What hasn’t Mark Zuckerberg and Facebook come up with?
They have changed the way we interact with friends and family. They have changed the way we look at ourselves, at the places we go, at what we say to the world. They have, to put it mildly, changed the course of human interaction.
There was before Facebook and after Facebook, and we will never go back to the way things used to be.
Zuckerberg won’t stop there, as it’s being speculated that his future plans involve laser technology that will be able to read your mind and transmit your thoughts, or so writes Jonathan Edwards in this article.
Edwards spends his article postulating on the possibility of Facebook’s future and believes that if you think on it hard, there’s only one reasonable outcome: lasers; lasers of course referring to the ones that can help read your mind and send your thoughts across the web.
Basically, Facebook wants to excavate our brains for our deepest, darkest secrets. Edwards writes:
“It’s already gotten pretty decent at that, but Mark Zuckerberg sees it going so much further. Sending thoughts to each other using technology is his dream.”
The backbone of Edwards’ thesis is the fact that Facebook purchased Oculus some time ago, Oculus being a virtual reality technology company and is best known for the Oculus Rift, a head-mounted virtual reality display.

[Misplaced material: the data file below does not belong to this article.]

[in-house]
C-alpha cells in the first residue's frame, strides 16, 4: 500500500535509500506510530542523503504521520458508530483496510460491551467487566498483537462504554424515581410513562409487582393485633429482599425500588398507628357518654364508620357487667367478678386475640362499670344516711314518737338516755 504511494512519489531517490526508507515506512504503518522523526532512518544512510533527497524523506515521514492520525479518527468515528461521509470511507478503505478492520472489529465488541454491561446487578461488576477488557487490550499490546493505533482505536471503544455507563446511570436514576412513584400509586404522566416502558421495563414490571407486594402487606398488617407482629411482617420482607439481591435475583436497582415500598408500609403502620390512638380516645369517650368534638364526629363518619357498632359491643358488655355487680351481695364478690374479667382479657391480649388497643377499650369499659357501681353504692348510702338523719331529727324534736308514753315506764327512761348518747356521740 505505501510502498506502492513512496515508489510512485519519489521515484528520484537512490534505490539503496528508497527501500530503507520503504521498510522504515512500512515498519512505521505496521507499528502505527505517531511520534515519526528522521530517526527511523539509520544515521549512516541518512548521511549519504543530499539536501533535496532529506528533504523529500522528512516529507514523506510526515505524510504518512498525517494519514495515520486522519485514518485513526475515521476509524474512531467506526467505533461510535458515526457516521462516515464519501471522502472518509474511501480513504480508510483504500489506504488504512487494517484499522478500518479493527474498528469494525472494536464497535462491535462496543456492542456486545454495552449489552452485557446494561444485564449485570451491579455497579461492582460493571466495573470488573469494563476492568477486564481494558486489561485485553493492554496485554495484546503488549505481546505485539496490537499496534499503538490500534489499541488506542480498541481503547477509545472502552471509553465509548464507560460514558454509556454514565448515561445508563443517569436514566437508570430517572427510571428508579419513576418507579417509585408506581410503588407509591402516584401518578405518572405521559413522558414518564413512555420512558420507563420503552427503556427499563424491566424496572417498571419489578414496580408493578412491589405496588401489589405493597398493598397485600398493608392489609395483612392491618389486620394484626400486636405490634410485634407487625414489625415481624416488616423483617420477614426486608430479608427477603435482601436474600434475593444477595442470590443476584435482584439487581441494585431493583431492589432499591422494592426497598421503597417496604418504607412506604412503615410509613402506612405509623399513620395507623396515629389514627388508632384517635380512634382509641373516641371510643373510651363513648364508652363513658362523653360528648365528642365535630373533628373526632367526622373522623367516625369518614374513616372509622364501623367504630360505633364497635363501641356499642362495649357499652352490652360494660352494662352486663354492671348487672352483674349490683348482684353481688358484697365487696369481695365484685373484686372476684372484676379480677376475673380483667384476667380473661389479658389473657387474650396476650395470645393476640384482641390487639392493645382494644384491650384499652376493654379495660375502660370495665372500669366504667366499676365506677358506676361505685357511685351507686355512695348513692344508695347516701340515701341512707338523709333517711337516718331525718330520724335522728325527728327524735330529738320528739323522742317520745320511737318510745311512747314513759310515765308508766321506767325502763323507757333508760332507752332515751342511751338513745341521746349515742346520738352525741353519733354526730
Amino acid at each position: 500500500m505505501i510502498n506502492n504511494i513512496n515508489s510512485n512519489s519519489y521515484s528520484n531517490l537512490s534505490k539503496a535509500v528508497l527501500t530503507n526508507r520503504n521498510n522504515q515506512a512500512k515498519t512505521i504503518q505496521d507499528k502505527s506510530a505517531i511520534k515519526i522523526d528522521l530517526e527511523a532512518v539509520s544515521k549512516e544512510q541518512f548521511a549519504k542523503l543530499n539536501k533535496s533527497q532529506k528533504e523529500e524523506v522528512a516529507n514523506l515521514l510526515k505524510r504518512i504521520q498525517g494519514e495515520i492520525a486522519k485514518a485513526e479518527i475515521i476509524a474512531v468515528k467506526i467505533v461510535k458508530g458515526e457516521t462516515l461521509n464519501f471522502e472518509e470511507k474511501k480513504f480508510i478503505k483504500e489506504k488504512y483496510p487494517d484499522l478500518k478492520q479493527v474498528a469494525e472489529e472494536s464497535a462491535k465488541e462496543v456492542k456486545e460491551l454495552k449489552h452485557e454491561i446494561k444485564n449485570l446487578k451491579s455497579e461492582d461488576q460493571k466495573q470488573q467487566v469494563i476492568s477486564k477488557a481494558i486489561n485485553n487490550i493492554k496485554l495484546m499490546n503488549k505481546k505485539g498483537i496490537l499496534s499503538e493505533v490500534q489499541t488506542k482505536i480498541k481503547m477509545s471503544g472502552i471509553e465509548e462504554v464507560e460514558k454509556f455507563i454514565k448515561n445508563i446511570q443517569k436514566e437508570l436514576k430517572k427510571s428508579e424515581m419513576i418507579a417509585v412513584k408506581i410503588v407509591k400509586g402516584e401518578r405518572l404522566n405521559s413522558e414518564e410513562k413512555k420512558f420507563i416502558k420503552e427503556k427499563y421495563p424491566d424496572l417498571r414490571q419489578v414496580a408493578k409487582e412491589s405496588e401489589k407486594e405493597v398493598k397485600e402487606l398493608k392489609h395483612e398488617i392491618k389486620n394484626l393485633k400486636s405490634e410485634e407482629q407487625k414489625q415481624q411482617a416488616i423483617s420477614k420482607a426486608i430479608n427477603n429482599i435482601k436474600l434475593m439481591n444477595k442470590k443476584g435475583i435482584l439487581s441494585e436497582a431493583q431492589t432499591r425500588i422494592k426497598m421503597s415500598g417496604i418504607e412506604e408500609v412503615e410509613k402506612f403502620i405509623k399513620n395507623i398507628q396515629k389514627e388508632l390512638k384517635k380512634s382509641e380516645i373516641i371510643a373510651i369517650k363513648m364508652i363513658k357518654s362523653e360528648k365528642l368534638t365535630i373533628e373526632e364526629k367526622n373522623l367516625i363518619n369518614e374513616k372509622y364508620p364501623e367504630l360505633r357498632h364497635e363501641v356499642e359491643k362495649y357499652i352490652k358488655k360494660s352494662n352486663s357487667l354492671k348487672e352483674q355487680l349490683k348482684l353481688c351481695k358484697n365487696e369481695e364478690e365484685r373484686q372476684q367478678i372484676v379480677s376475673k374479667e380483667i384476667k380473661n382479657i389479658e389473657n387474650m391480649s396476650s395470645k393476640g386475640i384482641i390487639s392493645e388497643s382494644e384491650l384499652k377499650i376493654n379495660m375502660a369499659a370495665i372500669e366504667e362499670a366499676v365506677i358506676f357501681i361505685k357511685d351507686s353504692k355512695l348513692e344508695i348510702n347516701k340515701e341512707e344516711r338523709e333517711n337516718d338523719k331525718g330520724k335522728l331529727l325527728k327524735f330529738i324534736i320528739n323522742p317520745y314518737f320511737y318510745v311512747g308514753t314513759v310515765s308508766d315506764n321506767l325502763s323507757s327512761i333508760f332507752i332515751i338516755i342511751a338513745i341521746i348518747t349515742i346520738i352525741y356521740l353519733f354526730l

Edwards imagines a future where Facebooks functions almost like telepathy, meaning you would be able to send messages on Facebook via ESP.
Of course, this is all speculation on the part of Edwards, but the future of Facebook will definitely be taking us places never thought possible and maybe, just maybe, lasers will be involved.
After all, Facebook wants to excavate our brains for our deepest, darkest secrets.
Speaking of excavation, cleaning something out, laser technology is also playing a huge role in the military, and we’re not talking about weaponry; we’re talking about clearing unexplored bombs from runways.
This is all due to the RADBO (Recovery of Airbase Denied by Ordinance) vehicle, which was developed by the Air Force.
This use of laser technology may very well save lots of lives and Air Force Col. Jeffry Gates sums it up best in this Montgomery Advertiser article:
“The greater safety that it provides our airmen, I’m sure it’ll be the same for soldiers and sailors, and folks will be much more interested in using a similar system.”
These vehicles, fifteen in total, are expected to be operational by early fiscal 2017.
Whether mental excavation via social media telepathy or excavating runway bombs using military vehicles, anything is possible when it comes to lasers! Contact Seiffert Industrial to learn about other laser uses!